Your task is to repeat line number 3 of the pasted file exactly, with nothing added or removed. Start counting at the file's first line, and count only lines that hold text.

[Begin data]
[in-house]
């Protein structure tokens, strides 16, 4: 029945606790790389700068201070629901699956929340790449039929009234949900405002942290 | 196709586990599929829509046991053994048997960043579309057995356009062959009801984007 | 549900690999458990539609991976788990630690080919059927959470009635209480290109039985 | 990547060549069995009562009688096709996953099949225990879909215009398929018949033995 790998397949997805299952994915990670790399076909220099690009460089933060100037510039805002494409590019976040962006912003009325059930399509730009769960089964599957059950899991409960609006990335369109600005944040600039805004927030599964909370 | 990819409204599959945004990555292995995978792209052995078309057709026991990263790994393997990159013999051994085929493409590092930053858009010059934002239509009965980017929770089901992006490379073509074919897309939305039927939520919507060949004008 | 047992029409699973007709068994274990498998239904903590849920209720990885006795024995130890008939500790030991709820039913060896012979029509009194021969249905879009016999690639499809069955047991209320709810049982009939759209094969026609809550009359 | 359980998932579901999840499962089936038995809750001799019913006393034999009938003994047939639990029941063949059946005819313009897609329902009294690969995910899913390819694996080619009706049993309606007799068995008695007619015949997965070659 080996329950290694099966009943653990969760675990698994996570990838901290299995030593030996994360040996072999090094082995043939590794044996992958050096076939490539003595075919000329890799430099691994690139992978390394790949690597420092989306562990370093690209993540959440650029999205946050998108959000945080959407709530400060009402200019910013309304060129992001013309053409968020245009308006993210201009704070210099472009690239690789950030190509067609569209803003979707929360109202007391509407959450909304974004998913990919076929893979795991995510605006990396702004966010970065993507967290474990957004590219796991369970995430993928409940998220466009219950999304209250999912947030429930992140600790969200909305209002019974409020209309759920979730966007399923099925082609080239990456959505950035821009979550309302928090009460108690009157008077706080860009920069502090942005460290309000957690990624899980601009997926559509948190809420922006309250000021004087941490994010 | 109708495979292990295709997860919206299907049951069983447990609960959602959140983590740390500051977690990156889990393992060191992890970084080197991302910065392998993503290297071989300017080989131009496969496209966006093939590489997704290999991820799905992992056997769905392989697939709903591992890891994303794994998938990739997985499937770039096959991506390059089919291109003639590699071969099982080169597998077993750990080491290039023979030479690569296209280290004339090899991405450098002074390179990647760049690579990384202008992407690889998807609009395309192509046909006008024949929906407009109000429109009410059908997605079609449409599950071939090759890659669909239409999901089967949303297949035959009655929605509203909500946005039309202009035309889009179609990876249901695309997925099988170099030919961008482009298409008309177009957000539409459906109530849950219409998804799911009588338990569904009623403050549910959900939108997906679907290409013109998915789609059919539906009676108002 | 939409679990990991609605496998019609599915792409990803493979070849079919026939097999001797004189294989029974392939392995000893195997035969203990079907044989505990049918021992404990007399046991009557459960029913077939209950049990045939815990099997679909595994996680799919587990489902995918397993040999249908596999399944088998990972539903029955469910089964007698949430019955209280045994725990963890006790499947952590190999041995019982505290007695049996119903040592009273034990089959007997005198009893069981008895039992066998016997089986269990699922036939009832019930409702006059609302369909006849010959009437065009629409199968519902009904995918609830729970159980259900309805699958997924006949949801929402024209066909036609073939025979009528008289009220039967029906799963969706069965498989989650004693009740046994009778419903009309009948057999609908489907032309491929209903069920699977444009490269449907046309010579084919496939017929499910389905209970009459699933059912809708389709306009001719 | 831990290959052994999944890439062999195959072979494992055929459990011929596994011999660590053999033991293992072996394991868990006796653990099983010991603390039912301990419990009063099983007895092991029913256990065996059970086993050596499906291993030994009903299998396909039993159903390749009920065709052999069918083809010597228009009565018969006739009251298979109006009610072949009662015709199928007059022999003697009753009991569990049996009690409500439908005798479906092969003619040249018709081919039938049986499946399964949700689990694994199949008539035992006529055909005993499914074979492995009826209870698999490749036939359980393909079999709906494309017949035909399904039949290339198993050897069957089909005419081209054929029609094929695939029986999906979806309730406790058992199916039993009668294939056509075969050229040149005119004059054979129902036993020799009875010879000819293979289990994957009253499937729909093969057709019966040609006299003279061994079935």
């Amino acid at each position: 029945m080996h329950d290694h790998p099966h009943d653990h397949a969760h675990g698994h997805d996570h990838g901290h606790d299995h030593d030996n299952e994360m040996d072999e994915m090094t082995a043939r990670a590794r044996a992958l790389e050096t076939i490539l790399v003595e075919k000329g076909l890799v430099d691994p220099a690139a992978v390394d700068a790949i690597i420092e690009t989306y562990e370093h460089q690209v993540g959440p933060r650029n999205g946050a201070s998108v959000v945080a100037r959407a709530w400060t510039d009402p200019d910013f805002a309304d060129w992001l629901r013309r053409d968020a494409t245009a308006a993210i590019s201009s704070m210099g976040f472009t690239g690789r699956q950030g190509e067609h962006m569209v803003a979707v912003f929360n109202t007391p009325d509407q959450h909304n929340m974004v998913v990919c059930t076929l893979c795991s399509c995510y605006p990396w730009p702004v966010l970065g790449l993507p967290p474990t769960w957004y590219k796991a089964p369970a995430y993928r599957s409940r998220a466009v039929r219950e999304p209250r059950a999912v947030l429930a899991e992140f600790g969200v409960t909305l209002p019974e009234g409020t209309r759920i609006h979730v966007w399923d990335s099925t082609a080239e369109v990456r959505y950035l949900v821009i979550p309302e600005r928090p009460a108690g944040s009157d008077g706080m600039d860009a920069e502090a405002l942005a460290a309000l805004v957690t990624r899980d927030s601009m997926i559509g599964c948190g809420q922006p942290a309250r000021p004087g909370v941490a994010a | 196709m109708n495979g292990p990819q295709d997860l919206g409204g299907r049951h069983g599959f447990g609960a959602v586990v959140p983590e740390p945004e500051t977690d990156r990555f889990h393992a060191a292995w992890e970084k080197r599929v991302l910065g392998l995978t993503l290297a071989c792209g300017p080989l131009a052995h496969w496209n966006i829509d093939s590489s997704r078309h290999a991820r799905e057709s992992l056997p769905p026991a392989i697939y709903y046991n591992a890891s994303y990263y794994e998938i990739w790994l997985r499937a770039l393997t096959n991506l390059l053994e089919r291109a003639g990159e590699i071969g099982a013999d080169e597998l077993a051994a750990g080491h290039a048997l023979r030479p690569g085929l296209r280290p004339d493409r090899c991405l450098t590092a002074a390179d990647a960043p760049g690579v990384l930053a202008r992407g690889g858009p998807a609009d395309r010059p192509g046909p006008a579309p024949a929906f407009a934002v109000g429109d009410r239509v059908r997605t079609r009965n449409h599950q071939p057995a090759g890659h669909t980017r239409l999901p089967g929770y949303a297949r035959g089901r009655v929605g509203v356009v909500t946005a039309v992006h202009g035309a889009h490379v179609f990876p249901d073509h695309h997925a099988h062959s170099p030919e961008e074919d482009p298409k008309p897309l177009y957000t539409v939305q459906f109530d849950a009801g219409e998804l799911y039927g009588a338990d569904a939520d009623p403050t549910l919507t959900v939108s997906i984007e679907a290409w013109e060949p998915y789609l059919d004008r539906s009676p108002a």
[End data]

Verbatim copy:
């Amino acid at each position: 029945m080996h329950d290694h790998p099966h009943d653990h397949a969760h675990g698994h997805d996570h990838g901290h606790d299995h030593d030996n299952e994360m040996d072999e994915m090094t082995a043939r990670a590794r044996a992958l790389e050096t076939i490539l790399v003595e075919k000329g076909l890799v430099d691994p220099a690139a992978v390394d700068a790949i690597i420092e690009t989306y562990e370093h460089q690209v993540g959440p933060r650029n999205g946050a201070s998108v959000v945080a100037r959407a709530w400060t510039d009402p200019d910013f805002a309304d060129w992001l629901r013309r053409d968020a494409t245009a308006a993210i590019s201009s704070m210099g976040f472009t690239g690789r699956q950030g190509e067609h962006m569209v803003a979707v912003f929360n109202t007391p009325d509407q959450h909304n929340m974004v998913v990919c059930t076929l893979c795991s399509c995510y605006p990396w730009p702004v966010l970065g790449l993507p967290p474990t769960w957004y590219k796991a089964p369970a995430y993928r599957s409940r998220a466009v039929r219950e999304p209250r059950a999912v947030l429930a899991e992140f600790g969200v409960t909305l209002p019974e009234g409020t209309r759920i609006h979730v966007w399923d990335s099925t082609a080239e369109v990456r959505y950035l949900v821009i979550p309302e600005r928090p009460a108690g944040s009157d008077g706080m600039d860009a920069e502090a405002l942005a460290a309000l805004v957690t990624r899980d927030s601009m997926i559509g599964c948190g809420q922006p942290a309250r000021p004087g909370v941490a994010a | 196709m109708n495979g292990p990819q295709d997860l919206g409204g299907r049951h069983g599959f447990g609960a959602v586990v959140p983590e740390p945004e500051t977690d990156r990555f889990h393992a060191a292995w992890e970084k080197r599929v991302l910065g392998l995978t993503l290297a071989c792209g300017p080989l131009a052995h496969w496209n966006i829509d093939s590489s997704r078309h290999a991820r799905e057709s992992l056997p769905p026991a392989i697939y709903y046991n591992a890891s994303y990263y794994e998938i990739w790994l997985r499937a770039l393997t096959n991506l390059l053994e089919r291109a003639g990159e590699i071969g099982a013999d080169e597998l077993a051994a750990g080491h290039a048997l023979r030479p690569g085929l296209r280290p004339d493409r090899c991405l450098t590092a002074a390179d990647a960043p760049g690579v990384l930053a202008r992407g690889g858009p998807a609009d395309r010059p192509g046909p006008a579309p024949a929906f407009a934002v109000g429109d009410r239509v059908r997605t079609r009965n449409h599950q071939p057995a090759g890659h669909t980017r239409l999901p089967g929770y949303a297949r035959g089901r009655v929605g509203v356009v909500t946005a039309v992006h202009g035309a889009h490379v179609f990876p249901d073509h695309h997925a099988h062959s170099p030919e961008e074919d482009p298409k008309p897309l177009y957000t539409v939305q459906f109530d849950a009801g219409e998804l799911y039927g009588a338990d569904a939520d009623p403050t549910l919507t959900v939108s997906i984007e679907a290409w013109e060949p998915y789609l059919d004008r539906s009676p108002a």